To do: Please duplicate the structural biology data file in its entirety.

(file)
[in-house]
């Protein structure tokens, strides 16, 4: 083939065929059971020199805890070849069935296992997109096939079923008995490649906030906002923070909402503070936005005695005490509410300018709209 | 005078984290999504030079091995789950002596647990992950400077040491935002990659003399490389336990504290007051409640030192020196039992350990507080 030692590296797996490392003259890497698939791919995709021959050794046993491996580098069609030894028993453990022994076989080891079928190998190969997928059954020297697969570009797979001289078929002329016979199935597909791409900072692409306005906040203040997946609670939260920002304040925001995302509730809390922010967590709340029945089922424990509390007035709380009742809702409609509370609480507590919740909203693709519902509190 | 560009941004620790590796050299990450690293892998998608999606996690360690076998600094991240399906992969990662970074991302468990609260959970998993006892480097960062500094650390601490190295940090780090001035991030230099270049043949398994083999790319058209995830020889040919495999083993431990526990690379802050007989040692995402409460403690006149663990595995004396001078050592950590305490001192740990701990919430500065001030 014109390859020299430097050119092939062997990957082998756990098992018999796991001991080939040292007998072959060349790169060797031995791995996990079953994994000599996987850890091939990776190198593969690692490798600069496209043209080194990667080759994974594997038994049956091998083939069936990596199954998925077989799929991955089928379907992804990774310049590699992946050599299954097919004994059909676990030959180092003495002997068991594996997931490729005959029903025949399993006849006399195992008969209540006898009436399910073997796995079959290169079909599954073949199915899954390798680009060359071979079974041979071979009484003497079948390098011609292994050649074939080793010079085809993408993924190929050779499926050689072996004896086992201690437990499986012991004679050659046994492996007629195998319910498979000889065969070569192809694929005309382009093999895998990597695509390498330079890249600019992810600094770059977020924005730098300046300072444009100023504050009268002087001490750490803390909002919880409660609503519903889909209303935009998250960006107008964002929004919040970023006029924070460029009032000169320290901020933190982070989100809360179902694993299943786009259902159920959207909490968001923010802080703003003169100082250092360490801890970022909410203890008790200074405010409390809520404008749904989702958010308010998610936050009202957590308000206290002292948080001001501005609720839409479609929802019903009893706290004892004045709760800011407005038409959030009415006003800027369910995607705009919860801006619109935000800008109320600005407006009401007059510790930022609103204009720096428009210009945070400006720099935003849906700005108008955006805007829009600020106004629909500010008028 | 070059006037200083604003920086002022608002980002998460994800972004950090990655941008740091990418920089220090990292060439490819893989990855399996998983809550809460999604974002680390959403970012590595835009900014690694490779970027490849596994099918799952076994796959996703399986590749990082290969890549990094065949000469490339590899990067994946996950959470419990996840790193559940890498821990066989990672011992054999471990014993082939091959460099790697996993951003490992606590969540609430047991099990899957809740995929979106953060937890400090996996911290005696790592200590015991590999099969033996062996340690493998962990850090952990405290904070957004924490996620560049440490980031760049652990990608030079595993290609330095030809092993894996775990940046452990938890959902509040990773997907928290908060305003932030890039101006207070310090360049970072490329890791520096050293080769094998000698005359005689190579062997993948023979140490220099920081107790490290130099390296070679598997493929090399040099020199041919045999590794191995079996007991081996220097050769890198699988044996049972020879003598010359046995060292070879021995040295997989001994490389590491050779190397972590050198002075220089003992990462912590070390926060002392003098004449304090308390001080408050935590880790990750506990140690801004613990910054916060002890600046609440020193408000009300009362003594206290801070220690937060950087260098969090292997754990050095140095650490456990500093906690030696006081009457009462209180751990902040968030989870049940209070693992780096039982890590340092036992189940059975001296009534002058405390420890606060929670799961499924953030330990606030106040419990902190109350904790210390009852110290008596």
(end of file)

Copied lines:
[in-house]
């Protein structure tokens, strides 16, 4: 083939065929059971020199805890070849069935296992997109096939079923008995490649906030906002923070909402503070936005005695005490509410300018709209 | 005078984290999504030079091995789950002596647990992950400077040491935002990659003399490389336990504290007051409640030192020196039992350990507080 030692590296797996490392003259890497698939791919995709021959050794046993491996580098069609030894028993453990022994076989080891079928190998190969997928059954020297697969570009797979001289078929002329016979199935597909791409900072692409306005906040203040997946609670939260920002304040925001995302509730809390922010967590709340029945089922424990509390007035709380009742809702409609509370609480507590919740909203693709519902509190 | 560009941004620790590796050299990450690293892998998608999606996690360690076998600094991240399906992969990662970074991302468990609260959970998993006892480097960062500094650390601490190295940090780090001035991030230099270049043949398994083999790319058209995830020889040919495999083993431990526990690379802050007989040692995402409460403690006149663990595995004396001078050592950590305490001192740990701990919430500065001030 014109390859020299430097050119092939062997990957082998756990098992018999796991001991080939040292007998072959060349790169060797031995791995996990079953994994000599996987850890091939990776190198593969690692490798600069496209043209080194990667080759994974594997038994049956091998083939069936990596199954998925077989799929991955089928379907992804990774310049590699992946050599299954097919004994059909676990030959180092003495002997068991594996997931490729005959029903025949399993006849006399195992008969209540006898009436399910073997796995079959290169079909599954073949199915899954390798680009060359071979079974041979071979009484003497079948390098011609292994050649074939080793010079085809993408993924190929050779499926050689072996004896086992201690437990499986012991004679050659046994492996007629195998319910498979000889065969070569192809694929005309382009093999895998990597695509390498330079890249600019992810600094770059977020924005730098300046300072444009100023504050009268002087001490750490803390909002919880409660609503519903889909209303935009998250960006107008964002929004919040970023006029924070460029009032000169320290901020933190982070989100809360179902694993299943786009259902159920959207909490968001923010802080703003003169100082250092360490801890970022909410203890008790200074405010409390809520404008749904989702958010308010998610936050009202957590308000206290002292948080001001501005609720839409479609929802019903009893706290004892004045709760800011407005038409959030009415006003800027369910995607705009919860801006619109935000800008109320600005407006009401007059510790930022609103204009720096428009210009945070400006720099935003849906700005108008955006805007829009600020106004629909500010008028 | 070059006037200083604003920086002022608002980002998460994800972004950090990655941008740091990418920089220090990292060439490819893989990855399996998983809550809460999604974002680390959403970012590595835009900014690694490779970027490849596994099918799952076994796959996703399986590749990082290969890549990094065949000469490339590899990067994946996950959470419990996840790193559940890498821990066989990672011992054999471990014993082939091959460099790697996993951003490992606590969540609430047991099990899957809740995929979106953060937890400090996996911290005696790592200590015991590999099969033996062996340690493998962990850090952990405290904070957004924490996620560049440490980031760049652990990608030079595993290609330095030809092993894996775990940046452990938890959902509040990773997907928290908060305003932030890039101006207070310090360049970072490329890791520096050293080769094998000698005359005689190579062997993948023979140490220099920081107790490290130099390296070679598997493929090399040099020199041919045999590794191995079996007991081996220097050769890198699988044996049972020879003598010359046995060292070879021995040295997989001994490389590491050779190397972590050198002075220089003992990462912590070390926060002392003098004449304090308390001080408050935590880790990750506990140690801004613990910054916060002890600046609440020193408000009300009362003594206290801070220690937060950087260098969090292997754990050095140095650490456990500093906690030696006081009457009462209180751990902040968030989870049940209070693992780096039982890590340092036992189940059975001296009534002058405390420890606060929670799961499924953030330990606030106040419990902190109350904790210390009852110290008596």